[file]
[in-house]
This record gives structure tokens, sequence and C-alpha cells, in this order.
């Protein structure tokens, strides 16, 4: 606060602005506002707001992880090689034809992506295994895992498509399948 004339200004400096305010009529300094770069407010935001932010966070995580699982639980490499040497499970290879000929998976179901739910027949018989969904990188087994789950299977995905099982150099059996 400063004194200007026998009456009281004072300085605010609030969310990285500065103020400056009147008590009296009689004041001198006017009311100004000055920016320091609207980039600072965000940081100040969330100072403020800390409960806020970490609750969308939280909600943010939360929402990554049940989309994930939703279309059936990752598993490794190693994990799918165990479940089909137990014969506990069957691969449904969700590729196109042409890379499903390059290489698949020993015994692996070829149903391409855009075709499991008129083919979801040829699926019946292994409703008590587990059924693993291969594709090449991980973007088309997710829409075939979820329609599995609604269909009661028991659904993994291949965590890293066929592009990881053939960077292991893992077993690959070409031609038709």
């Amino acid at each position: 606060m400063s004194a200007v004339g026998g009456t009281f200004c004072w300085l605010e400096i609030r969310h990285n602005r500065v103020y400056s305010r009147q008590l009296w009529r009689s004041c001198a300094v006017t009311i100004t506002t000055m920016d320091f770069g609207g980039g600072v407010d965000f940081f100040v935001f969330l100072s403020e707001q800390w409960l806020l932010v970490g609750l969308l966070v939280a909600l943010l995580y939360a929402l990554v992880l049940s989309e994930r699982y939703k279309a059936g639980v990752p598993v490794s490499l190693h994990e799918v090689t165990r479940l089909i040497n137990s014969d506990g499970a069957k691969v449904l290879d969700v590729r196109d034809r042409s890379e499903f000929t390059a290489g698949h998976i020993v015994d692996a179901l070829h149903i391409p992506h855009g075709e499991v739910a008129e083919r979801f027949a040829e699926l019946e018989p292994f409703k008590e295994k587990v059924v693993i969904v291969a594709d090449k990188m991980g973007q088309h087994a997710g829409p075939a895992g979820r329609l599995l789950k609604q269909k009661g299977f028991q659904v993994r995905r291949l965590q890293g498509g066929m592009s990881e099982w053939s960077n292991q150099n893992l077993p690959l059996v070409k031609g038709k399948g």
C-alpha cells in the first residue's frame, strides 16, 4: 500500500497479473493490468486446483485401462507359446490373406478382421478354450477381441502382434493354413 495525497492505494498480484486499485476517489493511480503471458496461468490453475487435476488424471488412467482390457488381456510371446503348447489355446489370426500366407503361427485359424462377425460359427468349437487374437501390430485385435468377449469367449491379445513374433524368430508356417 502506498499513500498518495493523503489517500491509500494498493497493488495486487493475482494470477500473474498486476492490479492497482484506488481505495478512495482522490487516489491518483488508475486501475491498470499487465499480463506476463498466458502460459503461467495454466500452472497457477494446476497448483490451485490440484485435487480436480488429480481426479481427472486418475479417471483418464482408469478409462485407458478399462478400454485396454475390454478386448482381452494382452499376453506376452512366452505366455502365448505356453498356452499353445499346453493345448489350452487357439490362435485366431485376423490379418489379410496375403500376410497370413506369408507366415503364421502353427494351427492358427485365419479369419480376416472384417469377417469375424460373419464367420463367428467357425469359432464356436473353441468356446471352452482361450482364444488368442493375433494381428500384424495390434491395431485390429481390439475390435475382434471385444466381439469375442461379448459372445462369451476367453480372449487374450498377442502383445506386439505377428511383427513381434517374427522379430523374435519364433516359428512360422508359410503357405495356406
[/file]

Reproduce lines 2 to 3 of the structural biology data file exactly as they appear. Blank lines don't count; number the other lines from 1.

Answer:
This record gives structure tokens, sequence and C-alpha cells, in this order.
């Protein structure tokens, strides 16, 4: 606060602005506002707001992880090689034809992506295994895992498509399948 004339200004400096305010009529300094770069407010935001932010966070995580699982639980490499040497499970290879000929998976179901739910027949018989969904990188087994789950299977995905099982150099059996 400063004194200007026998009456009281004072300085605010609030969310990285500065103020400056009147008590009296009689004041001198006017009311100004000055920016320091609207980039600072965000940081100040969330100072403020800390409960806020970490609750969308939280909600943010939360929402990554049940989309994930939703279309059936990752598993490794190693994990799918165990479940089909137990014969506990069957691969449904969700590729196109042409890379499903390059290489698949020993015994692996070829149903391409855009075709499991008129083919979801040829699926019946292994409703008590587990059924693993291969594709090449991980973007088309997710829409075939979820329609599995609604269909009661028991659904993994291949965590890293066929592009990881053939960077292991893992077993690959070409031609038709």